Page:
Skip to content
Home » Israel’s new camouflage technology can make soldiers virtually ‘invisible’

Israel’s new camouflage technology can make soldiers virtually ‘invisible’

Picture this: A special operations team has set up an observation post on a rocky hillside in enemy territory. The team’s mission: provide surveillance of the terrorists planning an attack from their camp below, and then target the commander once preparations have reached their peak.

Down in the camp, the commander is confident the valley above is free of danger. There’s little cover, and he’s outfitted his sentries with night-vision goggles that would light up with the heat signature of any threats. The special ops troops have covered themselves with camouflage that not only blends in with the rock-strewn hillside, but hides their telltale heat. The team is difficult to see during the daytime, but impossible to spot at night.

Before the attack is set to commence, the commander calls his fighters before him. As he begins to speak, a pair of crosshairs a half-mile away drifts over his silhouette. The sniper exhales and gently squeezes the trigger.

This scenario could become possible thanks to a new camouflage material, Kit 300, developed by Israeli defense contractor Polaris Solutions. Kit 300 is a “thermal visual concealment”—essentially a sheet that uses advanced materials to block a soldier’s body heat. This renders them invisible to night-vision sensors, which in recent decades have become available to terrorist groups.

The first American night-vision device, the M3 Infrared, debuted in the final days of World War II. Early gadgets typically paired an infrared spotlight with an image amplifier. The infrared light was invisible to the naked eye, but would illuminate a target for the image amplifier. Later scopes did away with the infrared light source entirely, instead amplifying ambient light, particularly moonlight.

In the 1980s, thermal imagers heralded a revolution in night-fighting capability. By detecting small differences in heat in their field of view, thermal imagers show a person as defined by their radiated body heat, with the hands, face, and other exposed body parts shining brightly. A tank fighting at night would be seen via its engine panels.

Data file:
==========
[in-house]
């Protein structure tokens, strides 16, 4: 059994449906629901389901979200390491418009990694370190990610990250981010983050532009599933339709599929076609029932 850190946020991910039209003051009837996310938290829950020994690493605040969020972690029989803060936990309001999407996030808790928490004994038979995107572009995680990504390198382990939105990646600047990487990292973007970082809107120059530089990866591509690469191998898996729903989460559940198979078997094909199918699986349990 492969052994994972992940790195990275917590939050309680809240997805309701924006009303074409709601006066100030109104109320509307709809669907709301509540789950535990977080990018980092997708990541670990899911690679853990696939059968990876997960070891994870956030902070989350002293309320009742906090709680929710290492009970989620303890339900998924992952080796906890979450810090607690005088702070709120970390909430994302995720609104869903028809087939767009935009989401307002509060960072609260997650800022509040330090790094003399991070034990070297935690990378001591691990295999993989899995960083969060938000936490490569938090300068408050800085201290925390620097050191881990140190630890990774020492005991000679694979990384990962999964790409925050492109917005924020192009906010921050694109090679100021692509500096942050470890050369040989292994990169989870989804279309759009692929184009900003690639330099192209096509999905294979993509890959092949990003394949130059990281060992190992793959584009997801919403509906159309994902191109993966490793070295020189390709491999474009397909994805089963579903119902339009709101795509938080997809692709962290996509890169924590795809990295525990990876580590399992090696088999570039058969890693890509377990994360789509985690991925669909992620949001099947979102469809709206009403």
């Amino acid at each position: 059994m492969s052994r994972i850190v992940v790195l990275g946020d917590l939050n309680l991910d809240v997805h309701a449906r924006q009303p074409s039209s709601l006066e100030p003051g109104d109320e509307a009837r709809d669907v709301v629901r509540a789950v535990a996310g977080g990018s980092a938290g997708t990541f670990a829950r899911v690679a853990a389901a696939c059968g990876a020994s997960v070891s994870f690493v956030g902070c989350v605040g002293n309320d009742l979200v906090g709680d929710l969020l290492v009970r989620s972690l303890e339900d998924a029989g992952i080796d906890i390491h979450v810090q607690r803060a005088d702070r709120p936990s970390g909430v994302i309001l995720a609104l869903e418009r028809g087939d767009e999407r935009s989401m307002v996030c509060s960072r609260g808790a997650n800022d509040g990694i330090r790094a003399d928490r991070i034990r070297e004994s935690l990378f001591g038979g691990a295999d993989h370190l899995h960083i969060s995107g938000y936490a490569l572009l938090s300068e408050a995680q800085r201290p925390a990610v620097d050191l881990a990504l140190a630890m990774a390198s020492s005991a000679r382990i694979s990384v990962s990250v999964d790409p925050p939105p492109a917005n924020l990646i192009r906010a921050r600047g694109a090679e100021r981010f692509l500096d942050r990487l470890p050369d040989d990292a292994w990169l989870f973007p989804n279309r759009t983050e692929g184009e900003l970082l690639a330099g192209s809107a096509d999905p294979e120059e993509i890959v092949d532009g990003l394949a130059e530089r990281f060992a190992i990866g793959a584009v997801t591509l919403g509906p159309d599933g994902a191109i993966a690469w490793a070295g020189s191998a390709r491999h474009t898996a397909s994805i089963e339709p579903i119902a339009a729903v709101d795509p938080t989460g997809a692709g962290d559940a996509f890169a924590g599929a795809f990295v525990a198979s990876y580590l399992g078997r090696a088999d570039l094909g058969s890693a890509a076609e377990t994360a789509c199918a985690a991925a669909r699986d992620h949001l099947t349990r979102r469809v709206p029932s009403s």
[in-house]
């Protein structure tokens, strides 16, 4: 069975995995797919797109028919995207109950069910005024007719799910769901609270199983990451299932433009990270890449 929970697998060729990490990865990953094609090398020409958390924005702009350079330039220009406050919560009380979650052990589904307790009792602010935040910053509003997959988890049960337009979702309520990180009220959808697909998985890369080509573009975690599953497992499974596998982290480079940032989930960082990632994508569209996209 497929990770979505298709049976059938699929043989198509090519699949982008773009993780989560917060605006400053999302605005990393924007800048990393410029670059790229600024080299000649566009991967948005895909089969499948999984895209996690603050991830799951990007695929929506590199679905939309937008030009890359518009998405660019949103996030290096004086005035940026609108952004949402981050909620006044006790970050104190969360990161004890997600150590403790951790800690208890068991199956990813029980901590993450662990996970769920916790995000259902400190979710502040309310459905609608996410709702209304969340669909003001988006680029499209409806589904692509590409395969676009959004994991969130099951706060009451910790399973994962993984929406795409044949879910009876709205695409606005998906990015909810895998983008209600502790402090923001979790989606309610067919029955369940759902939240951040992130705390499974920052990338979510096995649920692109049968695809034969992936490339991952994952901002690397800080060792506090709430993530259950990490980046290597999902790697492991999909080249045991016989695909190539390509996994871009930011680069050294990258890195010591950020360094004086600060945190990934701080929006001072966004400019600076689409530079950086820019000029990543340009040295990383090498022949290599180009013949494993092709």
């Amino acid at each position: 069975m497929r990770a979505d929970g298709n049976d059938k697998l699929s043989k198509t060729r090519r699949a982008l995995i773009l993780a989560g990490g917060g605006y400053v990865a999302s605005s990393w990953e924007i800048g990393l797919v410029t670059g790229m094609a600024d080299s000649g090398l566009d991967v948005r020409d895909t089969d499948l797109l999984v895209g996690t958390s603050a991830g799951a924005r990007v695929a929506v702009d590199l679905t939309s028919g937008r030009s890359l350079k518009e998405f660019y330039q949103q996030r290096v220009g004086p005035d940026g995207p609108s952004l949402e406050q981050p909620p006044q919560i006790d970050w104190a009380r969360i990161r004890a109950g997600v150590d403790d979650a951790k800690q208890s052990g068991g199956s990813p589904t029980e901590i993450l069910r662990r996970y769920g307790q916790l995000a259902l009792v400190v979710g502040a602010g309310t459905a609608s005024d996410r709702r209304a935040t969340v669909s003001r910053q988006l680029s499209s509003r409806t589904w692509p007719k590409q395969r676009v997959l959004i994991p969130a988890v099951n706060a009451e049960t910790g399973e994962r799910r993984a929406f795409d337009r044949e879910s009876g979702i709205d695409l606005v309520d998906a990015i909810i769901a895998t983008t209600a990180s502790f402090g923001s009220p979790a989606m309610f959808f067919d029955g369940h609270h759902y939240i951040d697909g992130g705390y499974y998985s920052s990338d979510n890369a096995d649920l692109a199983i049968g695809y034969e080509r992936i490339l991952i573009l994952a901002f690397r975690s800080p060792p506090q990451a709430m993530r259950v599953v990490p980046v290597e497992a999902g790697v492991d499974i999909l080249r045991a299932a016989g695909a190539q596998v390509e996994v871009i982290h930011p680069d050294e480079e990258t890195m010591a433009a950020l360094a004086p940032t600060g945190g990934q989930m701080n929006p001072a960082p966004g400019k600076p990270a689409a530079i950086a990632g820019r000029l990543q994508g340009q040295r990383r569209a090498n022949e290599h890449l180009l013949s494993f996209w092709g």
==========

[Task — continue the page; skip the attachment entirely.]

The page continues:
Through the 1990s, thermal imagers used to confer a huge edge on the armies of the countries who had the technology. But as the tech advanced, it became easier to acquire. After the 2006 war between Israel and Hezbollah, Israel complained that night vision sold by Britain and Italy to Iran to stem the flow of drugs was discovered in the possession of the terrorist group. By 2017, Iran was reportedly manufacturing thermal imagers of its own.

In 2018, when the top U.S. commander in Afghanistan, Gen. John Nicholson, accused Russia of giving aid to the Taliban, senior Afghan police officers and military figures said night- vision goggles were part of the gear that Russia supplied.

Kit 300 camouflage could give NATO and its allies their nighttime advantage back. Polaris is tight-lipped about exactly what goes into the Kit 300 sheet, stating only that it consists of “microfibres, metals, and polymers.” The foil-like material can be formed into rock-shaped structures for soldiers to hide behind. A large sheet of the material can hide vehicles as large as a Hummer.

Roughly the size of a twin bedsheet, a Kit 300 sheet weighs around one pound and compresses into a small roll. It’s also strong enough to be used as a litter to carry injured soldiers. Plus, the sheet is reportedly waterproof and has been tested in rain and high heat.

While armies with thermal-imaging devices once held a trump card over their enemies, they must continue to develop countermeasures of their own to survive. Devices like the Kit 300 will allow soldiers to once again disappear.